Sago Boulevard

Thursday, June 16, 2005

Who's Fault is Rape?

Steve Gilliard seemed to have pissed off more than a few feminist bloggers (Echidne of the Snakes, Feministe) by writing yesterday about the media's and pop-culture's attitudes about rape, in context of Natalee Holloway, the girl who disappeared in Aruba following her senior-class trip. I think that in the case of any tragedy, there's something wrong about looking to blame the victim. This is true for a heavy smoker who's dying from lung cancer, a prostitue with AIDS, and a reckless driver injured in a car accident. Even if it is their fault, I find blaming them publically to be distasteful. Of course, it may not be their fault. There are smokers who live long lives, a prostitute may get AIDS from a blood transfusion, and a reckless driver may be rear-ended while stopped at a red light.

Rape is different, though - which is why Gilliard's article is so controversial. It's hard to imagine rape actually being the victim's fault. While the smoker, prostitue, and bad driver all flirt with danger, a rape victim (yes, even a girl who drinks at a party and goes home with a guy she's never met before) is in a quite a different category. But so far, nothing in Gilliard's article contradicts this. In fact he says, "I don't think it's not so much that 'she got what she deserve[s]', but a media refusal to look at their conduct and say these girls were placed in a less than optimal situation." He's not blaming the victim. He's criticizing the lack of precautions taken.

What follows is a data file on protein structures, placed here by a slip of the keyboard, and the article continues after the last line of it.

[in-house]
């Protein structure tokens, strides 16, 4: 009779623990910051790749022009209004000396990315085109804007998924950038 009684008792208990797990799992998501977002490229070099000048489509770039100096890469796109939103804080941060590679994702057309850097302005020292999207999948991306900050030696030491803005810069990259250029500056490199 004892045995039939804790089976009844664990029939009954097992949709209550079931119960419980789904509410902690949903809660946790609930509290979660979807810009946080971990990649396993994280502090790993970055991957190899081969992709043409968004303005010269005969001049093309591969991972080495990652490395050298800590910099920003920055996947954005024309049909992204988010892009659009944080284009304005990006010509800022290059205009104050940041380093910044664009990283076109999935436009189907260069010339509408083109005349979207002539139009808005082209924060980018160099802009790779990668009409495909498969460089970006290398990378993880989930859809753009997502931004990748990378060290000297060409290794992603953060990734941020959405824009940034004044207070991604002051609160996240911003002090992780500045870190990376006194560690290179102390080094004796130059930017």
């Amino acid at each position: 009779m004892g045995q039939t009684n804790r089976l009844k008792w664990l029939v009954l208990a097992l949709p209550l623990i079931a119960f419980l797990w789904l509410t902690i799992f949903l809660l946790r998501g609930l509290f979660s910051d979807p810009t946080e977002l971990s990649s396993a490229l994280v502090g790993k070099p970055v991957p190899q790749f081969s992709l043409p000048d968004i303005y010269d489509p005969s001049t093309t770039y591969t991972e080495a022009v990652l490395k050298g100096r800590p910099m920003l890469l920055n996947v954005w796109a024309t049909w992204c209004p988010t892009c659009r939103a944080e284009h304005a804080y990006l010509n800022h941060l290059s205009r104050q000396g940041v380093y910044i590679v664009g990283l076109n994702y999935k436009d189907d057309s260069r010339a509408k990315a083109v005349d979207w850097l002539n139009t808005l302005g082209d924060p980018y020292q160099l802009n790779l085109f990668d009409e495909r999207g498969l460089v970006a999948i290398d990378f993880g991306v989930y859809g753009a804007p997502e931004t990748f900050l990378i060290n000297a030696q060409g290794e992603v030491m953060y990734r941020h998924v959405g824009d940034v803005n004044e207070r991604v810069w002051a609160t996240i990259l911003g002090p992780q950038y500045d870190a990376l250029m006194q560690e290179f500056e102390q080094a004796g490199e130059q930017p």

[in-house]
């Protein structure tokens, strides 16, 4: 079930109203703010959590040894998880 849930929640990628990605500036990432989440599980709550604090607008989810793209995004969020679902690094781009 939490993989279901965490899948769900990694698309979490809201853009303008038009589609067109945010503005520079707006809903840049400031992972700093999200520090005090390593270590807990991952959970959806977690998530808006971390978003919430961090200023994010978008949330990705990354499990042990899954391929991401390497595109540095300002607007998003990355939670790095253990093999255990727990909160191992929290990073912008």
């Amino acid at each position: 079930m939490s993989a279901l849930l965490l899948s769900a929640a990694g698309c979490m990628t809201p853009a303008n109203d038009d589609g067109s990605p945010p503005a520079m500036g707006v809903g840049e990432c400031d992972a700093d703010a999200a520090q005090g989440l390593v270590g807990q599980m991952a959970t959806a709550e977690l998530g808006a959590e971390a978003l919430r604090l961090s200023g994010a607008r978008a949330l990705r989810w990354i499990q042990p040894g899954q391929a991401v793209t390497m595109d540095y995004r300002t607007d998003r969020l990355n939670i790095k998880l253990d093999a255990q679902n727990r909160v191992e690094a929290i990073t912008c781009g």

While it's true that a victim of rape does nothing to deserve what happend, there may be something she does that makes a tragedy more likely. This seems to be quite a simple distinction and it surprises me how many fail to see it. Walking alone in Central Park at 3 AM does not make me deserving of assault but it's a pretty bad idea. Getting drunk at a party and going home with guys you barely know is a similarly bad idea. It's not that she deserves to get into trouble but that it's more likely when you're not careful. I think that was Gilliard's point.